J.D., magnacumlaude, University of San Francisco
Four American Jurisprudence Awards
Comment of the Year Award
Senior Member, Law Review
M.S. Biological Sciences (cancer biology), Stanford University
B.A. Zoology (pre-med), University of Washington
California State Bar
U.S. Patent and Trademark Office
U.S. Supreme Court
U.S. Court of Appeals for the Federal Circuit
U.S. Court of Appeals for the Ninth Circuit
All California Courts
Sanjeet Dutta is a litigator who handles intellectual property matters in state and federal courts and before the International Trade Commission (ITC). His focus is on patent litigation, patent prosecution, licensing agreements, and IP diligence and audits.
Mr. Dutta has considerable experience in handling matters related to technology in a variety of areas including mobile devices, location based services, payment systems, geothermal energy, processor architecture, semiconductor memories, semiconductor verification/emulation, semiconductor processing and manufacturing, network routing, caching, compiler design, and storage area networks.
Brandon Baum has served as trial counsel in patent cases, patent licensing programs, mediations, and arbitrations, and has first-chaired numerous jury trials. He has litigated disputes involving such technologies as telecommunication devices (hardware and software), thin films, computer methods and software, microprocessors, smartcards, business methods, Java™, medical devices, cryptography and GPS devices. He also has extensive experience litigating business disputes, and has tried cases in federal, state and even bankruptcy courts. Brandon is an AV-rated attorney, a Northern California “Super Lawyer,” and is listed in Marquis Who’s Who.
For the past 10 years, Brandon has served as an Adjunct Professor of Law, teaching a course in patent litigation techniques at U.C. Hastings. He has also taught at Stanford’s Law and Business Schools, and Santa Clara Law School. He frequently serves as a court-appointed ENE and Mediator for IP cases, and is a regular contributor to PLI’s Patent Law Practice Center. Before moving to Silicon Valley, Brandon was a prosecutor specializing in homicide and gang violence cases. Away from the office, Brandon enjoys spending time with his three children, playing tennis badly and cracking wise.
J.D. 1985, University of California Hastings
B.A 1982, University of California Berkeley
Joshua Masur has practiced intellectual property litigation and general business litigation for technology companies for over a decade. Mr. Masur represents clients in federal and state trial and appeals courts, before the International Trade Commission, and in private mediation and arbitration. His experience spans such disparate technologies as semiconductor chip design, hyperlinks, memory controllers, streaming online video, automotive pollution controls, user interfaces, WiFi antennas, encryption, biometric authentication, and type fonts. Mr. Masur also has particular expertise in intellectual property indemnification disputes.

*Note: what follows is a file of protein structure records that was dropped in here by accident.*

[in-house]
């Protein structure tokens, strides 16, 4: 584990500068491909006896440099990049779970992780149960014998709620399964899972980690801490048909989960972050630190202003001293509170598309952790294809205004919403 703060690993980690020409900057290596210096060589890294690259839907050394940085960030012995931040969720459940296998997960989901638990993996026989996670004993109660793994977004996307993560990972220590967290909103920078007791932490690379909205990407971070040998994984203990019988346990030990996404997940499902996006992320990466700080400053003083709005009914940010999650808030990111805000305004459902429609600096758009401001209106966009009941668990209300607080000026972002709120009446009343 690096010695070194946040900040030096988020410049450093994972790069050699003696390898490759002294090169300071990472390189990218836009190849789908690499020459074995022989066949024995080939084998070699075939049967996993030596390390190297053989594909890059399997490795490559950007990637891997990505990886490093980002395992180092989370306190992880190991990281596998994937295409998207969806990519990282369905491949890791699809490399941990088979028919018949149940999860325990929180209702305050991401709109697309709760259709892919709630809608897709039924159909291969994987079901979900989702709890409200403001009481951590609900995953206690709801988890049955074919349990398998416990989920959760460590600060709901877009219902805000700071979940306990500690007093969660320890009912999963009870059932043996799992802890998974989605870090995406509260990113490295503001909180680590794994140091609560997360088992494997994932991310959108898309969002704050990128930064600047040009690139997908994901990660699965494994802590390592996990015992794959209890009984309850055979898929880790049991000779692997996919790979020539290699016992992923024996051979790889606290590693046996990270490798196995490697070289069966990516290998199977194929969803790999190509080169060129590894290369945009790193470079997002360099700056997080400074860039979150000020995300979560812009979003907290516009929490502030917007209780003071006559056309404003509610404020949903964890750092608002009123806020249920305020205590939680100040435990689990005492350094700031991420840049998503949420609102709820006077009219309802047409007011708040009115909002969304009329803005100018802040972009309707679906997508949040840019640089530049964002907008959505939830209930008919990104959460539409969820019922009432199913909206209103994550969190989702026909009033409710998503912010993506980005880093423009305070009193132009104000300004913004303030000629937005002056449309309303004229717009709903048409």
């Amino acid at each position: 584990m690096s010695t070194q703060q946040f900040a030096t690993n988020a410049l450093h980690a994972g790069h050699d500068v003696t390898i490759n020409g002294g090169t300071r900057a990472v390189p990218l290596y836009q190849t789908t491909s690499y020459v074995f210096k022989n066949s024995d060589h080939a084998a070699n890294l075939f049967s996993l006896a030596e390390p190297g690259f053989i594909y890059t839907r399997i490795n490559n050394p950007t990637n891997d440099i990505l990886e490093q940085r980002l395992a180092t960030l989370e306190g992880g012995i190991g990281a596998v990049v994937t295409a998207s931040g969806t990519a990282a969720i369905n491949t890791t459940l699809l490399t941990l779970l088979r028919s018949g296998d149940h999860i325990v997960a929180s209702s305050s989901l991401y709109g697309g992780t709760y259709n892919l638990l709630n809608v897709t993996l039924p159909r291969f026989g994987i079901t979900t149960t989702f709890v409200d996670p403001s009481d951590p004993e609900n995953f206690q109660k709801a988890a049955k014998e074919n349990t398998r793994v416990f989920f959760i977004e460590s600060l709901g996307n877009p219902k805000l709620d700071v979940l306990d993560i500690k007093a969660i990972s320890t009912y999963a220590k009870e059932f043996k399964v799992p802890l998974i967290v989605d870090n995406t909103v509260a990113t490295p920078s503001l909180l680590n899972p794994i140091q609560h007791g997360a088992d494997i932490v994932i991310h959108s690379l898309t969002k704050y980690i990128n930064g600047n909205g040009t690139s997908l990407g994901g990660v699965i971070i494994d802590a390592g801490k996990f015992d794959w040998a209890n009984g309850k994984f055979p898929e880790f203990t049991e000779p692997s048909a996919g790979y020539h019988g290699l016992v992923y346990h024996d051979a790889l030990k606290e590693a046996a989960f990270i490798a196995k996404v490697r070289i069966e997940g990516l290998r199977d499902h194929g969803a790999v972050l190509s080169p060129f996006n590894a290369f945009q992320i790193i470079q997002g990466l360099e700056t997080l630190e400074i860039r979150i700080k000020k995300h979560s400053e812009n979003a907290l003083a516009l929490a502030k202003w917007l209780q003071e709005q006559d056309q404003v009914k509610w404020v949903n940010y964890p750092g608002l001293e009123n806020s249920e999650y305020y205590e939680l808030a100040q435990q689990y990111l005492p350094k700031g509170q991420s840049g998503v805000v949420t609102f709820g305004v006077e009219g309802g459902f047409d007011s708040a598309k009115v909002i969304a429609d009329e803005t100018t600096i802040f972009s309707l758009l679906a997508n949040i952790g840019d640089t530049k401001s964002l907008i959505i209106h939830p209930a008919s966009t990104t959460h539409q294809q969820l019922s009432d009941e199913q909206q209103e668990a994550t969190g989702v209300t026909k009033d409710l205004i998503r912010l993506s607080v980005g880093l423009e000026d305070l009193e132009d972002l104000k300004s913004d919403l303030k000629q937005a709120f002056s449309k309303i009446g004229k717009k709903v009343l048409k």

From 2008 to 2010, Mr. Masur served as the president of the San Francisco Bay Area Intellectual Property American Inn of Court, the premier organization in Northern California dedicated to fostering skills, professionalism, collegiality, and ethics among the intellectual property bench and bar. He is a member of the American Intellectual Property Law Association and several of its committees, including the Committee on Patent Litigation and subcommittees on the Model Patent Jury instructions, Confidentiality in Litigation, and Pleading Standards. Northern California SuperLawyers named Mr. Masur a "Rising Star" in 2009 and a "SuperLawyer" in 2012. Mr. Masur does not know exactly why he received a perfect 10.0 Avvo Rating, but he isn't complaining about it.
Before joining Turner Boyd, Mr. Masur was associated with Fish & Richardson, Mayer Brown, and Heller Ehrman. Mr. Masur received his J.D. in 1999 from Columbia Law School, where he was an Articles Editor of the Columbia-VLA Journal of Law & The Arts and was named a James Kent Scholar and a Harlan Fiske Stone Scholar. He received his A.B. in 1990 from Columbia College, where he was a National Merit Scholar and Empire State Scholar. Between college and law school, Mr. Masur worked as a computer and networking consultant and graphic designer.
Mr. Masur is a member of the California bar, and is admitted to practice before the U.S. Courts for the Northern, Central, and Eastern Districts of California, the Eastern District of Texas, the Federal and Ninth Circuit Courts of Appeals, and the United States International Trade Commission. Mr. Masur is also an avid skier and has served as Legal Advisor to the Eastern Sierra Region of the National Ski Patrol since 2009.
Columbia College, B.A., 1990; Columbia Law School, J.D. 1999